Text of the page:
Maybe more than anything else, this lack of centralization impacted planning. Since teams weren't syncing on a regular basis anymore, things could continue in crazy directions unchecked. In theory PMs were syncing with each other to try and ensure there were railroad tracks in front of the train before it plowed into the ground at 100 MPH, but that was a lot to put on a small cadre of people.

We see this especially in large orgs with microservices where it is easier to write a new microservice to do something rather than figure out which existing microservice does the thing you are trying to do. This model was sustainable when money was free and cloud budgets were unlimited, but once that gravy train crashed into the mountain of "businesses need to be profitable and pay taxes" that stopped making sense.

The Part Where We All Gave Up

A lot of orgs solved the problems above by simply throwing bodies into the mix. More developers meant it was possible for teams to have someone (anyone) learn more about the systems and how to fix them. Adding more levels of PMs and overall planning staff meant even with the frantic pace of change it was...more possible to keep an eye on what was happening. While cloud bills continued to go unbounded, for the most part these services worked and allowed people to do the things they wanted to do.

Then layoffs started and budget cuts. Suddenly it wasn't acceptable to spend unlimited money with your logging platform and your cloud provider as well as having a full team. Almost instantly I saw the shift as organizations started talking about "going back to basics". Among this was a hard turn in the narrative around Kubernetes where it went from an amazing technology that lets you grow to Google-scale to a weight around an organizations neck nobody understood.

Platform Engineering

Since there are no new ideas, just new terms, a successor to the throne has emerged. No longer are development teams expected to understand and troubleshoot the platforms that run their software, instead the idea is that the entire process is completely abstracted away from them. They provide the container and that is the end of the relationship.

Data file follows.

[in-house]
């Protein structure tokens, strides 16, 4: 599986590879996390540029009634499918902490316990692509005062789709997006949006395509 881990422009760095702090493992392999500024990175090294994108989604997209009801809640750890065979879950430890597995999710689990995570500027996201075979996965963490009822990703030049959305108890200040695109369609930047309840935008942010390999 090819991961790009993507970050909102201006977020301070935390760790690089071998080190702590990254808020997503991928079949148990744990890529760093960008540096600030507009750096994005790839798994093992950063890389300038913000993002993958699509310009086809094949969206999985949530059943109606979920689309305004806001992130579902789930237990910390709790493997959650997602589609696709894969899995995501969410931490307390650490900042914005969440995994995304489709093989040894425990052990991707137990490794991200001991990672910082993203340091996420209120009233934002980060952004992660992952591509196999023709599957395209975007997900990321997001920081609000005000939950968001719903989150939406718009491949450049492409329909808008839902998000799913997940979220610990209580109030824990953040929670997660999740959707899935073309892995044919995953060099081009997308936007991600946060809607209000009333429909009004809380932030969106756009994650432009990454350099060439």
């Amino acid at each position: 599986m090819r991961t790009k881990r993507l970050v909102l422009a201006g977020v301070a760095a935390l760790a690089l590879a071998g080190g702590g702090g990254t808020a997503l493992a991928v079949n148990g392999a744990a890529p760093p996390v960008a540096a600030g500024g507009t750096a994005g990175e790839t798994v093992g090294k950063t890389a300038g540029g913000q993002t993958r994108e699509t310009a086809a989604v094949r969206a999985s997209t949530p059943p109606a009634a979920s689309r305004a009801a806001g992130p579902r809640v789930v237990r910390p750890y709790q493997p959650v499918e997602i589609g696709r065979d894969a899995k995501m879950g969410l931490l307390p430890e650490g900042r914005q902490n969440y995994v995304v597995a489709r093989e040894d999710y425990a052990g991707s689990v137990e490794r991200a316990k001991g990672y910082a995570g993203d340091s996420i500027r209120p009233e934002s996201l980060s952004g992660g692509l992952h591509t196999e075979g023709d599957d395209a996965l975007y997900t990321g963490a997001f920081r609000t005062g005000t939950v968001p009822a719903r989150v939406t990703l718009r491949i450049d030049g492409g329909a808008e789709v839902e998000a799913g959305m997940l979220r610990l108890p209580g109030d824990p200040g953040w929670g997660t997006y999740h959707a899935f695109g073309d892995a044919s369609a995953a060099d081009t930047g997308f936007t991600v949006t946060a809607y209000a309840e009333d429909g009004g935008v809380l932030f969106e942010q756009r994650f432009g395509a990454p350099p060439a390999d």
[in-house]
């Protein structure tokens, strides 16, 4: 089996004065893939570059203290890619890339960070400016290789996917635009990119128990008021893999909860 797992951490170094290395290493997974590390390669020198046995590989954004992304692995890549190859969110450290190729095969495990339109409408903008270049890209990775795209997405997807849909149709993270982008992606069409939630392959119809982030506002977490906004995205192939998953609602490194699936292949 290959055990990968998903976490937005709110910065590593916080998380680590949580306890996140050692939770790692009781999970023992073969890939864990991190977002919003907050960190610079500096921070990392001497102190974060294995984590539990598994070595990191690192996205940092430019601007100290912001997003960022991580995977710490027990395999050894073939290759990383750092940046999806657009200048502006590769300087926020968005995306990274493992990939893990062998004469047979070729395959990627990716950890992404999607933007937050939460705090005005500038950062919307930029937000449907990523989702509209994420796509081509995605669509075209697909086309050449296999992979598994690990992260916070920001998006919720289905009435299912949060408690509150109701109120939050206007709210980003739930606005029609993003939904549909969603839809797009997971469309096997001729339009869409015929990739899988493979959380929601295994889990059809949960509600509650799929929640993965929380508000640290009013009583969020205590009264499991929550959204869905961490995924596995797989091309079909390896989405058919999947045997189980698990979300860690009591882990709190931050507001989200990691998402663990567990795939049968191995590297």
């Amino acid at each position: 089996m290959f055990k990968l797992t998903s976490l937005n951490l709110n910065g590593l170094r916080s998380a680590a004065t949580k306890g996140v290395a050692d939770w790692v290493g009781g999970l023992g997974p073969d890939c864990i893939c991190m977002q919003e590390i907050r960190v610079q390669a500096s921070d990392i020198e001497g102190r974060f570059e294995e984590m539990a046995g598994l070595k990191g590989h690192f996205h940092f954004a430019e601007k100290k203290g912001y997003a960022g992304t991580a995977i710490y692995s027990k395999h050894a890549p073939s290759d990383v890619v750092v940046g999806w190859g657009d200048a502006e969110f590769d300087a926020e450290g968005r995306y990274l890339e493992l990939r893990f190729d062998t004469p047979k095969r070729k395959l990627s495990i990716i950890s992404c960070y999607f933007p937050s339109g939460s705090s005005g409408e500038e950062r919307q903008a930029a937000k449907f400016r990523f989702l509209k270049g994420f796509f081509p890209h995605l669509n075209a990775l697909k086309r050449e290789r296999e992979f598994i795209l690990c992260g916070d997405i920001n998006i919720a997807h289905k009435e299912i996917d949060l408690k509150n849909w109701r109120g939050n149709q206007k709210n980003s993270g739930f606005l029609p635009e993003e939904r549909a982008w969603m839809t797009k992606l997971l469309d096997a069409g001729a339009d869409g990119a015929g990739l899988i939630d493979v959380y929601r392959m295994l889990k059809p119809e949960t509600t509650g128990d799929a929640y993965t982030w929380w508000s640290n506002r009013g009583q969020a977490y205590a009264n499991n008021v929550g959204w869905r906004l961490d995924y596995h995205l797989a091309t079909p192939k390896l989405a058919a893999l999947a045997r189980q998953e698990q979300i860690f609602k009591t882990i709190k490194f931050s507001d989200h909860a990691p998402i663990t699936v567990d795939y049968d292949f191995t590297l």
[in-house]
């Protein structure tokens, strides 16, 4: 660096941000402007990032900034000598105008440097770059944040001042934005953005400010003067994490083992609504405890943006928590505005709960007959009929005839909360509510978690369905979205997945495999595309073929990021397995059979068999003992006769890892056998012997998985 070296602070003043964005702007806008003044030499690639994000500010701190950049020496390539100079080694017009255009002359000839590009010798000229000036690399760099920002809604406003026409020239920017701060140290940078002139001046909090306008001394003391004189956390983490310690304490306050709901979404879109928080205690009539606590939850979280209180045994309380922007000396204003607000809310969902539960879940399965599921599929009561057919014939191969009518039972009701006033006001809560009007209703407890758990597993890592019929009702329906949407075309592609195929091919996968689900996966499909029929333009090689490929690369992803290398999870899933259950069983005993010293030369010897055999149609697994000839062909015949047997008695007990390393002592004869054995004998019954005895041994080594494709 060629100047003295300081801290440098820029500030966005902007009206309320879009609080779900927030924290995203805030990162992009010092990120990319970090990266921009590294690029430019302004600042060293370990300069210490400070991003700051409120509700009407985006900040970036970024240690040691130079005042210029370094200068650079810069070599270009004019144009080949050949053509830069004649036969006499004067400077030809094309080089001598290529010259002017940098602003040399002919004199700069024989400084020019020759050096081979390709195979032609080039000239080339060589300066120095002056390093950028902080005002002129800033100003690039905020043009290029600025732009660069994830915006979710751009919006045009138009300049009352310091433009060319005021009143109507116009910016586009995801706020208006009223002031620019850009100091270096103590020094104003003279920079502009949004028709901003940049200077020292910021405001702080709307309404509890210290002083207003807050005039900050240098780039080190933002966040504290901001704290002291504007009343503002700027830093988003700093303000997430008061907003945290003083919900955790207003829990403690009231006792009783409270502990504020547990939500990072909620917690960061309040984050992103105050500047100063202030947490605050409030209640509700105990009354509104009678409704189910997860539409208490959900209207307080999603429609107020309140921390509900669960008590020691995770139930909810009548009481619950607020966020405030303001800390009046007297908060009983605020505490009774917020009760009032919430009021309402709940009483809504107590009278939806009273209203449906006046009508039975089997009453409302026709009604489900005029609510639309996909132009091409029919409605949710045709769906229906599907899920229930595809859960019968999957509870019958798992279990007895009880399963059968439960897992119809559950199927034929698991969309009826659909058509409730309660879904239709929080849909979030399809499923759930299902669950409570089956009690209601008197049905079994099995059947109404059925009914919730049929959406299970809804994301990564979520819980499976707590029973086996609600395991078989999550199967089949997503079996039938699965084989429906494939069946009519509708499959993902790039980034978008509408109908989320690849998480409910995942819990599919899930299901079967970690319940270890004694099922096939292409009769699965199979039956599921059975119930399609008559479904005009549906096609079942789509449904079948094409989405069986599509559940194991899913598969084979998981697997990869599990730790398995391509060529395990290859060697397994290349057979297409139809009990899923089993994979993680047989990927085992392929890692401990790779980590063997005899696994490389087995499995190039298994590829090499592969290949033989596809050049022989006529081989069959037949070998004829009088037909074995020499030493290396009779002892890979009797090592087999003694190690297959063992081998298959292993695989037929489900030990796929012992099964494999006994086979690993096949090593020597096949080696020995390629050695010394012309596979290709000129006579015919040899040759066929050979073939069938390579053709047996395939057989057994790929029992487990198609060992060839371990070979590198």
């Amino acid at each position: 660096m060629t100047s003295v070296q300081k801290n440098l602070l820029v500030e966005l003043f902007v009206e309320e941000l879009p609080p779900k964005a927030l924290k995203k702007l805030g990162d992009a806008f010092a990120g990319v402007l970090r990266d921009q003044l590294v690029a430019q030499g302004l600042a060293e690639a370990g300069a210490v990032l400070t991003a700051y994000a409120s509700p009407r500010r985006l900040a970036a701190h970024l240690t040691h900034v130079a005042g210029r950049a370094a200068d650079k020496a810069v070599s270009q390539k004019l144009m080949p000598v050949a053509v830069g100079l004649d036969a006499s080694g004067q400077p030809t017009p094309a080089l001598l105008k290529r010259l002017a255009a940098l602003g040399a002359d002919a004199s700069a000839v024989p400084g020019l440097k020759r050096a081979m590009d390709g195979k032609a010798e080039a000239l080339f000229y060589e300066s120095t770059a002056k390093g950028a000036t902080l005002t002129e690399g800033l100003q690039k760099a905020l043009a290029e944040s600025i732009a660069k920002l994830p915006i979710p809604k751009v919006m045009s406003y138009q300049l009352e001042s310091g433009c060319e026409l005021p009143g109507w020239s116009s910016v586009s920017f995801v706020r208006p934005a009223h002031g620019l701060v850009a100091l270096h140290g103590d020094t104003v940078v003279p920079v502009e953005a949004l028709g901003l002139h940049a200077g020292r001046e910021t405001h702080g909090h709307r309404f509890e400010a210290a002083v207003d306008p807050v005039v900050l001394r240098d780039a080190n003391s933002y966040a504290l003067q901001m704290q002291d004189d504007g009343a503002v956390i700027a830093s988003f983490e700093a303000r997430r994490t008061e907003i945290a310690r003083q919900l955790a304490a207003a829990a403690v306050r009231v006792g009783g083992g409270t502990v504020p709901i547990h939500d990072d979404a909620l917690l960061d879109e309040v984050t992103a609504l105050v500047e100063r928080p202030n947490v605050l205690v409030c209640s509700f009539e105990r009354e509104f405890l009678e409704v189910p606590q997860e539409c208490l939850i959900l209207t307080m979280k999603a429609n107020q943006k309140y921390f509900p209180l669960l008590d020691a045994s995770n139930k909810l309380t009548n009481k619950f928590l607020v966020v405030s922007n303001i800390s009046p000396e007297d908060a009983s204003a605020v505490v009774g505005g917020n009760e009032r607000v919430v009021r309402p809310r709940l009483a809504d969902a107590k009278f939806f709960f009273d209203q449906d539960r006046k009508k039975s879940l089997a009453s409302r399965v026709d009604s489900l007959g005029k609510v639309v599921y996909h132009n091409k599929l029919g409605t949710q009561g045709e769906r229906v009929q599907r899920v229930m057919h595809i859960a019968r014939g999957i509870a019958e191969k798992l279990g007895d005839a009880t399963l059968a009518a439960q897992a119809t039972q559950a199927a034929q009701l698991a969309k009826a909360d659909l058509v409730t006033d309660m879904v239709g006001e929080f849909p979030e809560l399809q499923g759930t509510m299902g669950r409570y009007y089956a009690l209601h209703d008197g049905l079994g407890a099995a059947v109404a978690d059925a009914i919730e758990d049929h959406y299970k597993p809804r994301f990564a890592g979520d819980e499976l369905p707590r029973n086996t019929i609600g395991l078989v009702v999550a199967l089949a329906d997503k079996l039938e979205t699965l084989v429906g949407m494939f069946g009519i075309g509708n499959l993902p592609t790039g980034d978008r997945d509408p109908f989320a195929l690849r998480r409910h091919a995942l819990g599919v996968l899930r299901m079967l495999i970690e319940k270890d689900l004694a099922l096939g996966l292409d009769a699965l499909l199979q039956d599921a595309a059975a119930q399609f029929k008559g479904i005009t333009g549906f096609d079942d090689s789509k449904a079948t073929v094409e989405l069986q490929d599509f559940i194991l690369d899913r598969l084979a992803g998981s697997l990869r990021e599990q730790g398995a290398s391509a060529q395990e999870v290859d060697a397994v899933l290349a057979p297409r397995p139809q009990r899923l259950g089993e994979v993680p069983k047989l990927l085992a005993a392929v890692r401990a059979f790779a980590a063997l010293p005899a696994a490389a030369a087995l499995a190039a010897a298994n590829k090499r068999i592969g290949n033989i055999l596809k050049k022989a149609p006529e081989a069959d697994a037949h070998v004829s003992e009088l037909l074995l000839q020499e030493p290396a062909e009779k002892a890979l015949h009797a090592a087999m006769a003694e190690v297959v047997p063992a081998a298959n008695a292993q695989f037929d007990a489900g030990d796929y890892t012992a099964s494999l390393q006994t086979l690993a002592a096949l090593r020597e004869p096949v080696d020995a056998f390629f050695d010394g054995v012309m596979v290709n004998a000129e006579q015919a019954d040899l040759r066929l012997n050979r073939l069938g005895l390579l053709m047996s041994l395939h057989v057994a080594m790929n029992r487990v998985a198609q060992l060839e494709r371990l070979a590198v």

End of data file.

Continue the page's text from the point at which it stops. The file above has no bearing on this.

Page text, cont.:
From a certain perspective this makes more sense since it places the ownership for the operation of the platform with the people who should have owned it from the beginning. It also removes some of the ambiguity over what is whose problem. The development teams are still on-call for their specific application errors, but platform teams are allowed to enforce more global rules.

Well at least in theory. In practice this is another expansion of roles. You went from needing to be a Linux sysadmin to being a cloud-certified Linux sysadmin to being a Kubernetes-certified multicloud Linux sysadmin to finally being an application developer who can create a useful webUI for deploying applications on top of a multicloud stack that runs on Kubernetes in multiple regions with perfect uptime and observability that doesn't blow the budget. I guess at some point between learning the difference between AWS and GCP we were all supposed to go out and learn how to make useful websites.

This division of labor makes no sense but at least it's something I guess. Feels like somehow Developers got stuck with a lot more work and Operation teams now need to learn 600 technologies a week. Surprisingly tech executives didn't get any additional work with this system. I'm sure the next reorg they'll chip in more.


We are now seeing a massive contraction of the Infrastructure space. Teams are increasingly looking for simple, less platform specific tooling. In my own personal circles it feels like a real return to basics, as small and medium organizations abandon technology like Kubernetes and adopt much more simple and easy-to-troubleshoot workflows like "a bash script that pulls a new container".

In some respects it's a positive change, as organizations stop pretending they needed a "global scale" and can focus on actually servicing the users and developers they have. In reality a lot of this technology was adopted by organizations who weren't ready for it and didn't have a great plan for how to use it.

However Platform Engineering is not a magical solution to the problem. It is instead another fabrication of an industry desperate to show monthly growth in cloud providers who know teams lack the expertise to create the kinds of tooling described by such practices. In reality organizations need to be more brutally honest about what they actually need vs what bullshit they've been led to believe they need.

My hope is that we keep the gains from the DevOps approach and focus on simplification and stability over rapid transformation in the Infrastructure space. I think we desperately need a return to basics ideology that encourages teams to stop designing with the expectation that endless growth is the only possible outcome of every product launch.